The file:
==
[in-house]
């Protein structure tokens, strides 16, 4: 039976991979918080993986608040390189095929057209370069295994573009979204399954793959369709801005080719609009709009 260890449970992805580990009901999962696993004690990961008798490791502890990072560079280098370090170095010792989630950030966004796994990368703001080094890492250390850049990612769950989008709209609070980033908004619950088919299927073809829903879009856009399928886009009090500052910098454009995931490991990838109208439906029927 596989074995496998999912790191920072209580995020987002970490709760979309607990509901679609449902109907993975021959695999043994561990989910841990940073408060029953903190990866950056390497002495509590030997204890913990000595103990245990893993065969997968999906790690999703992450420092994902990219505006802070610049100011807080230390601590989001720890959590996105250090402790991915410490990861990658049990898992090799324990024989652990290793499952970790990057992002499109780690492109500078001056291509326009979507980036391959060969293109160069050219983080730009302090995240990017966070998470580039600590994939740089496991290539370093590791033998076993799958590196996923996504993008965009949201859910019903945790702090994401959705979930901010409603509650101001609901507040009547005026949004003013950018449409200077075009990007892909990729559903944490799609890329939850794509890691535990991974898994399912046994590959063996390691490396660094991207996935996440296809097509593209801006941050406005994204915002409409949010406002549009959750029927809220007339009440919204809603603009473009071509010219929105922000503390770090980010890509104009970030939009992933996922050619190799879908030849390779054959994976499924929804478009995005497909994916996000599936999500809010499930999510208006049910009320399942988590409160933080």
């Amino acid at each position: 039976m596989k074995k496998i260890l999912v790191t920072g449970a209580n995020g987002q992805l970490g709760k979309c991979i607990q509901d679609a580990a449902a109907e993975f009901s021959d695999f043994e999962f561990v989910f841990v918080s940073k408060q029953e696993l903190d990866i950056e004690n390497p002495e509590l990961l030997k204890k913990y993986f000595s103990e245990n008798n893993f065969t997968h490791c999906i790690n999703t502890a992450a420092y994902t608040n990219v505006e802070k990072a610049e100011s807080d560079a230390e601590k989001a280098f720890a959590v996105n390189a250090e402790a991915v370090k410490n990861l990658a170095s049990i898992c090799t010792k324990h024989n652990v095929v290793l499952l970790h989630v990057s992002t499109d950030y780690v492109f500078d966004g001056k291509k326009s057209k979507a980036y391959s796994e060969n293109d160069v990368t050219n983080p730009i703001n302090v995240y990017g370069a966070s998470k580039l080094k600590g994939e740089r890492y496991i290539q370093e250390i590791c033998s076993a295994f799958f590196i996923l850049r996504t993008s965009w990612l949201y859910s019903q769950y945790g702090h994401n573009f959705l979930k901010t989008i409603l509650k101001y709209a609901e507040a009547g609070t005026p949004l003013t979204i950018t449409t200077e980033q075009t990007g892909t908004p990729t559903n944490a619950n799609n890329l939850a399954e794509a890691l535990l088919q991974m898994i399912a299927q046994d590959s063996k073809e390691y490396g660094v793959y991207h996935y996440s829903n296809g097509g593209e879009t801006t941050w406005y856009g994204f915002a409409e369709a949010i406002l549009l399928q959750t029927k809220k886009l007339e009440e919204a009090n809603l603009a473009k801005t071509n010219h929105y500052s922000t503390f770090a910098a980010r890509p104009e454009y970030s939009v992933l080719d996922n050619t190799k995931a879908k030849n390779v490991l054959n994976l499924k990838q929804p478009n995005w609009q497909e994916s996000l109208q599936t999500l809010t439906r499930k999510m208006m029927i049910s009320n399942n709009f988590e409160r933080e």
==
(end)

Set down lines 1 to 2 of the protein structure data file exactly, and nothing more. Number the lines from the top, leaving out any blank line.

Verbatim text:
[in-house]
């Protein structure tokens, strides 16, 4: 039976991979918080993986608040390189095929057209370069295994573009979204399954793959369709801005080719609009709009 260890449970992805580990009901999962696993004690990961008798490791502890990072560079280098370090170095010792989630950030966004796994990368703001080094890492250390850049990612769950989008709209609070980033908004619950088919299927073809829903879009856009399928886009009090500052910098454009995931490991990838109208439906029927 596989074995496998999912790191920072209580995020987002970490709760979309607990509901679609449902109907993975021959695999043994561990989910841990940073408060029953903190990866950056390497002495509590030997204890913990000595103990245990893993065969997968999906790690999703992450420092994902990219505006802070610049100011807080230390601590989001720890959590996105250090402790991915410490990861990658049990898992090799324990024989652990290793499952970790990057992002499109780690492109500078001056291509326009979507980036391959060969293109160069050219983080730009302090995240990017966070998470580039600590994939740089496991290539370093590791033998076993799958590196996923996504993008965009949201859910019903945790702090994401959705979930901010409603509650101001609901507040009547005026949004003013950018449409200077075009990007892909990729559903944490799609890329939850794509890691535990991974898994399912046994590959063996390691490396660094991207996935996440296809097509593209801006941050406005994204915002409409949010406002549009959750029927809220007339009440919204809603603009473009071509010219929105922000503390770090980010890509104009970030939009992933996922050619190799879908030849390779054959994976499924929804478009995005497909994916996000599936999500809010499930999510208006049910009320399942988590409160933080």